Kim Wilde: Demanding

n 1981 she had her first hit with ‘Kids in America’, a song that would originally be recorded by her brother Ricki, but when a record boss had heard the backing vocals by Kim, and seen the girl, the plans were changed. Not Ricki, but the then 21-year-old Kim Wilde would tread in the footsteps of her father Marty, who was a revered singer in the ’60s. Songs like ‘Chequered love’, ‘Cambodia’, ‘View from a bridge’ and ‘Love blonde’ stormed the charts. Then it became silent for a while for the ‘Brigitte Bardot of British rock’, but in 1987 she is back again with the American number 1 song ‘You Keep Me Hanging On’, a cover of the Supremes song. In ’88 she is even more successful with the album ‘Close’, four hit singles and a tour with Michael Jackson. Privately, Kim was also very successful. She bought a house in Hertfordshire, became an aunt (brother Ricki had a child) and found the love of her life in Calvin Hayes from Johnny Hates Jazz (the man who played in her first band seven years ago). Enough reasons to talk with Kim about past, present and future.

Let’s take a dive into the past first. How was it to grow up as a child of a famous father, and how were your school days?
Dad was on tour a lot, but Ricki and I went along a lot as well. I did backing vocals. Still it was Ricki who was destined to become the new Wilde star on the pop horizon. But it turned out to be a different story, which you know. My school days weren’t very special. Especially since my parents were away so often, my mother Joyce did my father’s management, I was on boarding school. Fortunately, that was only a year, I was 7 or 8 then. I didn’t like it a lot. I had the feeling of being rejected. I did steal a couple of things, just to get attention. Nothing special, just candy from one of my classmates. It was a form of protest. I wanted to show my discontent that way.

Can you remember your first love?
Yes, it was a boy who was also on boarding school. His name is always at the tip of my tongue, but I can’t seem to remember it now. I know I was crazy about him, but he didn’t see me at all. He was in love with someone else, Nathalie was her name, a beautiful child. I hated her of course, and felt rejected once again. That boy was what you’d call a hunk, but he wasn’t very bright. It’s strange, but ever since then I prefer the intelligent type. Boys with brains, the exterior isn’t as important.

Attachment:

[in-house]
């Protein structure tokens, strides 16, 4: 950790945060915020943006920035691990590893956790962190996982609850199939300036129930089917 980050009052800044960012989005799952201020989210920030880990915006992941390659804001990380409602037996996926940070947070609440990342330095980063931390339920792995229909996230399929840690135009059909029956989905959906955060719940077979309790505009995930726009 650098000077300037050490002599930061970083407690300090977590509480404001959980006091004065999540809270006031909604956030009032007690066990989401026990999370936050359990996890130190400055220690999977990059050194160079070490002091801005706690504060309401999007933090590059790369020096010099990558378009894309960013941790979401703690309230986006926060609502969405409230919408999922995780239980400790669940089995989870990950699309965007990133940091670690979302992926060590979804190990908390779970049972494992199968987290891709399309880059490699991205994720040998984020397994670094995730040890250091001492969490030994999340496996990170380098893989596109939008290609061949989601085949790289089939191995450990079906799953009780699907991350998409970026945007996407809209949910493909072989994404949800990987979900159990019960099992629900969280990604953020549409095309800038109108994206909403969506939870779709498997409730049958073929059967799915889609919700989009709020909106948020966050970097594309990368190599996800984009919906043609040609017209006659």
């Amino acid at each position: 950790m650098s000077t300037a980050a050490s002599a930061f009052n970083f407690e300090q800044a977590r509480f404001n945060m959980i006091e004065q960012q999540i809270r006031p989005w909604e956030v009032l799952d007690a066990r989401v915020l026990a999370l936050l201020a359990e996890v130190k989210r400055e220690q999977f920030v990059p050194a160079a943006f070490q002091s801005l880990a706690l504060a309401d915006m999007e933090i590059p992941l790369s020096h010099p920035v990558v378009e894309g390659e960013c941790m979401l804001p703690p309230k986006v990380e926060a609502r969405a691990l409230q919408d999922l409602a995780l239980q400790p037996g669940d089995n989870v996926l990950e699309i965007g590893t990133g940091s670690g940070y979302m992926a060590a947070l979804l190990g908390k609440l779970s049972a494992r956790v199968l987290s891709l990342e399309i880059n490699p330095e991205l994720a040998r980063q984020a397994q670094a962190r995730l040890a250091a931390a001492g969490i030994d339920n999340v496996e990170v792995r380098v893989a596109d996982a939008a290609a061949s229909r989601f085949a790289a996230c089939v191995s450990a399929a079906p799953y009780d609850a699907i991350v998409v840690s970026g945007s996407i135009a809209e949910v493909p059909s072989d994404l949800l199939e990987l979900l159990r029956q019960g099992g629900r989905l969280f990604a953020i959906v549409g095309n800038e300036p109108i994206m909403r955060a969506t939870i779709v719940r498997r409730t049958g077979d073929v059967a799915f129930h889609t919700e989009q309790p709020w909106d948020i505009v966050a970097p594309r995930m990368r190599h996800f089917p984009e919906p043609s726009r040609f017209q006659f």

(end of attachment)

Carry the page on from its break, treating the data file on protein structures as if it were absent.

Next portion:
After high school you went to art college.
Yes, and I still like art a lot. The only think I want to do, apart from music, is to visit galleries and exhibitions. My favourite painters are Chagall and Toulouse-Lautrec. I paint a lot myself, it’s a great way to spend my time.

You became a singer at a very young age. Did you ever have other jobs?
Yes. My first job was when I was still at school. I started budding flowers in a greenhouse with my best friends. Every saturday, you know. I also cleaned the house of my piano teacher. I worked in a department store for a while, selling dresses, and of course cleaning in a hospital. That was nice because there were so many friendly people there. A friend of mine was locked in a broom closet for some time there. That was a practical joke of our colleagues…

When you became famous they said you were sexy. The girl with the beautiful pout. The Brigitte Bardot of British rock you were called.
Yes, but I didn’t like it at all, being called that. It wasn’t like I was flaunting my sexuality. If anything I felt insecure about my looks.

What would you like to change about yourself?
I think I don’t read enough, I don’t work out enough and I would want to be less critical of other people. I’m very demanding, especially in relationships. It’s always been that way. But when I am in love I do give myself 100%.

What is your ideal man?
He’s got to be perfect! As a teenager I like blonde boys with long hair and an athletic frame, a bit like Tarzan. These days I judge their character more. Honesty, fidelity, intelligence, humour. Perfect, maybe too perfect.

Someone like Calvin from Johnny Hates Jazz?
Yes, it’s no use denying it now.

Are you considering marriage?
Not right away, but I don’t hate the institution of marriage. My brother Ricki is happily married and my father and mother have an ideal marriage. When I look at them I think it’s great that they have a perfect relationship.

Once you said in an interview: the only thing I wear in bed…
…Is my Chanel no. 5… hahaha. Right! Marily Monroe always used to say that, and if it’s good enough for her, it’s certainly good enough for me.

What is your favourite expression?
It’s in French: “A l’Heure c’est l’heure / Avant l’heure c’est pas l’heure / Et apres l’heure c’est plus l’heure. It means: An hour is an hour. Before the hour it’s too early, after the hour it is too late. Great, isn’t it?

Do you like Hertfordshire?
Yes, it is a great house and it is being renovated now. But I do feel at home on the countryside, yes.

What are your plans for the future?
To keep making records, to write good songs, maybe play in a movie, as long as I don’t have to play a blonde bimbo, and to write a book someday. It will be a busy year, 1989!